This month’s column comes from a recent Buchbinder newsletter modified for the PR industry. 

With an economy that apparently can’t decide whether or not it’s recovering - in December, the Federal Reserve forecast economic growth for 2013 at 2% to 3.2%, with unemployment at 6.9% to 7.8% - ongoing gridlock and gamesmanship in Washington, and political and economic uncertainty in many other parts of the world, especially with Iran, Syria, North Korea, you might want to simply postpone major business decisions. After all, why wait until the forecast is, if not better, at least a little clearer?

Why you shouldn’t wait

As tempting as the idea of putting off the inevitable may appear, it does not make sense to put decisions and investments on hold indefinitely. In fact, doing so can lead your agency into a downward spiral. Chances are, other PR firms are figuring out how to take advantage of uncertainty and they’re moving forward. So, standing still really means moving backward.

What’s more, it may be wishful thinking to expect that the uncertainty will vanish or even diminish. Some observers content that today’s rapid pace of change and continued uncertainty are likely to become a way of life. 

Leading in uncertain times

To succeed, PR executives and owners must become comfortable leading amid change. That means developing processes that are agile and resilient, rather than fearful and fragile. It also requires making decisions that incorporate both the firm’s strategy and its goals, as well as the uncertainty within which it operates. Here are six guideline that can keep your PR firm on track:

Be curious. To determine where your PR firm might be headed, identify the demographic, technological, cultural and other changes occurring outside your company, and possibly outside the PR industry and traditional markets.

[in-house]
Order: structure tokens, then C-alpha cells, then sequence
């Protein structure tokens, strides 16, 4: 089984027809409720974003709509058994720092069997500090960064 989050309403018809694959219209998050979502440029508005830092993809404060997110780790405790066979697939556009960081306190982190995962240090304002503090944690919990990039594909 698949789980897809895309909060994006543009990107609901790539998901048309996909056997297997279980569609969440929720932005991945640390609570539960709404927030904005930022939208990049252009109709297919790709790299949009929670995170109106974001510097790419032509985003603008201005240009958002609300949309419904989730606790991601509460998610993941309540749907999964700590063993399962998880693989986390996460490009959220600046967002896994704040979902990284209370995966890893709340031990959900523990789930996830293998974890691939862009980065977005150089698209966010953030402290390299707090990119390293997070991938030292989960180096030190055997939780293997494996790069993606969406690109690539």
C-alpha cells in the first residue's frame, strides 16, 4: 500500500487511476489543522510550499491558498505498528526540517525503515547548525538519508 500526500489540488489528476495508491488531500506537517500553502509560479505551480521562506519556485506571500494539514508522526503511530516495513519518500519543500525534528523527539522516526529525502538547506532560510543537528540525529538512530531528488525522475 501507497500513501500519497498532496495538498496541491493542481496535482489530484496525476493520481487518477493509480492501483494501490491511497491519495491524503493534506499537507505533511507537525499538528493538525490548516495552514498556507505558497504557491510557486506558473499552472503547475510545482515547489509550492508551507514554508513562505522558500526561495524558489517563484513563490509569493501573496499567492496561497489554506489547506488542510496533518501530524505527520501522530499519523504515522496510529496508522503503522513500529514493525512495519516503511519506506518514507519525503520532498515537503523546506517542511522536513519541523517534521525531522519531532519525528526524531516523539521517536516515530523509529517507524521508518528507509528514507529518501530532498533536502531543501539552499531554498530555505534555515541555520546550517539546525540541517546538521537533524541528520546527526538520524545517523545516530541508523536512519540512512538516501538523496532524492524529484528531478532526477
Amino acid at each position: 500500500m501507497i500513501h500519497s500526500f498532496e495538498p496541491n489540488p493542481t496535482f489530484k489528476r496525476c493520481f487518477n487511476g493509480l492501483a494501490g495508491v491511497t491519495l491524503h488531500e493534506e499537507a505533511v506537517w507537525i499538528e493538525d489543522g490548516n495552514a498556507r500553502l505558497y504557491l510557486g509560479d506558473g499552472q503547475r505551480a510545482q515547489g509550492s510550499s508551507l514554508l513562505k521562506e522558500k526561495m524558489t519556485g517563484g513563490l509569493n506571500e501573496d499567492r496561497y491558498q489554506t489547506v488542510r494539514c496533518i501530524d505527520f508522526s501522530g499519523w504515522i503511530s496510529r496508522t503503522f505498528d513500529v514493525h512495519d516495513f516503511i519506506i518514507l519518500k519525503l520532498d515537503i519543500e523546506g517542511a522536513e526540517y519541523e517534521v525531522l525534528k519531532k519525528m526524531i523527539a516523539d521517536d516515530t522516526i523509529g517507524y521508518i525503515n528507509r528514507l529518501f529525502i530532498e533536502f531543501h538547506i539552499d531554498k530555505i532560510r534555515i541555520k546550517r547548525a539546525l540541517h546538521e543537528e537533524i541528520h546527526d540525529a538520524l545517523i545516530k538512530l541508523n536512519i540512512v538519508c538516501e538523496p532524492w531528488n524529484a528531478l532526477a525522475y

Assess how those changes might impact the PR industry and your firm. For example, while it’s impossible to know exactly how the United States will look in 20 years, the trends toward a more ethnically diverse and older population have been well documented.

Gain insight on how to succeed in today’s world. In addition to your leadership team, talk to employees at all levels and from across departments. Network with peers at companies within and outside the PR industry.

Figure out what you know. The business world is constantly changing, so you need to change with it.  Soak up as much information as you can through trade journals and trade associations gatherings.

Challenge your assumptions. Given the pace at which change is occurring, strategies and tactics that worked in the past may not work in the future. As markets, technology and industries advance, you must determine whether your current plans are still relevant. I they are not, determine how your firm can stay ahead of the competition, and, as Nike puts it, “just do it.”

Focus on flexibility, agility and resilience. In times of uncertainty, company leaders and employees need to operate flexibly, agilely and resiliently. That often requires continually asking some “what if” questions and planning for a range of scenarios. For instance, what if a major client entered bankruptcy? What if your banking partner tightened its credit standards?

Examining questions like these on a regular basis can help you act prudently, rather than rashly. For example, by identifying the expenses that could be cut before you actually need to start chopping, you will be less likely to ax programs or projects that might help your PR firm down the road.  Assessing the impact of tighter credit conditions before they occur should provide more time to hunt for alternative sources of funding.

Identify needed action steps

Once you have examined the challenges and opportunities facing your PR firm, outline the steps you will take to address them. This may mean adjusting your strategy to account for changes in the market, or developing new tactics to reach increasingly diverse client groups.

Communicate honestly and promptly

Especially in uncertain times, employees need to know how the company is doing and their role in its performance. While you do not want to gloss over or ignore the threats that may face your business, convey the opportunities ahead and the role that employees can play in helping the organization take advantage of them. £